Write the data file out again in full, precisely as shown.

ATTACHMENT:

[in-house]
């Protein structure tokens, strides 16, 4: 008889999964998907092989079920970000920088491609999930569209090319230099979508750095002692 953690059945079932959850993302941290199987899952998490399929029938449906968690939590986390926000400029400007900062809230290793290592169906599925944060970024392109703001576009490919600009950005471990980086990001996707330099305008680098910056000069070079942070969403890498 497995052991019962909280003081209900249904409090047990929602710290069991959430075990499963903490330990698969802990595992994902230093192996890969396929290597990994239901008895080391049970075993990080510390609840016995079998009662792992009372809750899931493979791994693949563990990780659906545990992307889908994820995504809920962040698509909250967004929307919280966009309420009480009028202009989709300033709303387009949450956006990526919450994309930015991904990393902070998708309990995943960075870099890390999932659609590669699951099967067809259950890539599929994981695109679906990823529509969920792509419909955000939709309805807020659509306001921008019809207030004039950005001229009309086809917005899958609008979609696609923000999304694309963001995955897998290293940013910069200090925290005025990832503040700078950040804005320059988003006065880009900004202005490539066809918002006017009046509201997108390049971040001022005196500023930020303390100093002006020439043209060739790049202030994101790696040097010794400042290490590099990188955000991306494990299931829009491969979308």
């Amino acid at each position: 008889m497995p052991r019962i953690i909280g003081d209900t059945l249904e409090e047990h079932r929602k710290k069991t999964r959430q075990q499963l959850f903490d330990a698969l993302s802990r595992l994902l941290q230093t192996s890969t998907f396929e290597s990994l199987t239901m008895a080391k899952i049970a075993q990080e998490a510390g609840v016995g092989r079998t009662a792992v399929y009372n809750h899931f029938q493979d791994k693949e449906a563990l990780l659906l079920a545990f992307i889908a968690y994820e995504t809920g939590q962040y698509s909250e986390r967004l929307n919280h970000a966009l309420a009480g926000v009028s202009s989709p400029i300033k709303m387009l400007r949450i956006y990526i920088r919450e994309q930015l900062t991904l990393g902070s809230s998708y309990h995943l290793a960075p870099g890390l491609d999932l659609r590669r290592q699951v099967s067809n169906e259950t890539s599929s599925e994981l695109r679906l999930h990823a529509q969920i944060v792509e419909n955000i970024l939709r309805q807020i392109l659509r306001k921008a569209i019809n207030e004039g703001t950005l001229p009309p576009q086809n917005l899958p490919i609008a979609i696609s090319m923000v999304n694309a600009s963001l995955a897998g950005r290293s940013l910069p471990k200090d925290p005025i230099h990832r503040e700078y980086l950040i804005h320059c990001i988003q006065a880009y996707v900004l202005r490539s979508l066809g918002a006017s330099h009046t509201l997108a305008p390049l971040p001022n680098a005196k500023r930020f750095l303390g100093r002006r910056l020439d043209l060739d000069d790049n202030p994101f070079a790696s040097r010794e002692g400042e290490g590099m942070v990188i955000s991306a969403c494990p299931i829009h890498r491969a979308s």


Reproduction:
[in-house]
């Protein structure tokens, strides 16, 4: 008889999964998907092989079920970000920088491609999930569209090319230099979508750095002692 953690059945079932959850993302941290199987899952998490399929029938449906968690939590986390926000400029400007900062809230290793290592169906599925944060970024392109703001576009490919600009950005471990980086990001996707330099305008680098910056000069070079942070969403890498 497995052991019962909280003081209900249904409090047990929602710290069991959430075990499963903490330990698969802990595992994902230093192996890969396929290597990994239901008895080391049970075993990080510390609840016995079998009662792992009372809750899931493979791994693949563990990780659906545990992307889908994820995504809920962040698509909250967004929307919280966009309420009480009028202009989709300033709303387009949450956006990526919450994309930015991904990393902070998708309990995943960075870099890390999932659609590669699951099967067809259950890539599929994981695109679906990823529509969920792509419909955000939709309805807020659509306001921008019809207030004039950005001229009309086809917005899958609008979609696609923000999304694309963001995955897998290293940013910069200090925290005025990832503040700078950040804005320059988003006065880009900004202005490539066809918002006017009046509201997108390049971040001022005196500023930020303390100093002006020439043209060739790049202030994101790696040097010794400042290490590099990188955000991306494990299931829009491969979308």
């Amino acid at each position: 008889m497995p052991r019962i953690i909280g003081d209900t059945l249904e409090e047990h079932r929602k710290k069991t999964r959430q075990q499963l959850f903490d330990a698969l993302s802990r595992l994902l941290q230093t192996s890969t998907f396929e290597s990994l199987t239901m008895a080391k899952i049970a075993q990080e998490a510390g609840v016995g092989r079998t009662a792992v399929y009372n809750h899931f029938q493979d791994k693949e449906a563990l990780l659906l079920a545990f992307i889908a968690y994820e995504t809920g939590q962040y698509s909250e986390r967004l929307n919280h970000a966009l309420a009480g926000v009028s202009s989709p400029i300033k709303m387009l400007r949450i956006y990526i920088r919450e994309q930015l900062t991904l990393g902070s809230s998708y309990h995943l290793a960075p870099g890390l491609d999932l659609r590669r290592q699951v099967s067809n169906e259950t890539s599929s599925e994981l695109r679906l999930h990823a529509q969920i944060v792509e419909n955000i970024l939709r309805q807020i392109l659509r306001k921008a569209i019809n207030e004039g703001t950005l001229p009309p576009q086809n917005l899958p490919i609008a979609i696609s090319m923000v999304n694309a600009s963001l995955a897998g950005r290293s940013l910069p471990k200090d925290p005025i230099h990832r503040e700078y980086l950040i804005h320059c990001i988003q006065a880009y996707v900004l202005r490539s979508l066809g918002a006017s330099h009046t509201l997108a305008p390049l971040p001022n680098a005196k500023r930020f750095l303390g100093r002006r910056l020439d043209l060739d000069d790049n202030p994101f070079a790696s040097r010794e002692g400042e290490g590099m942070v990188i955000s991306a969403c494990p299931i829009h890498r491969a979308s």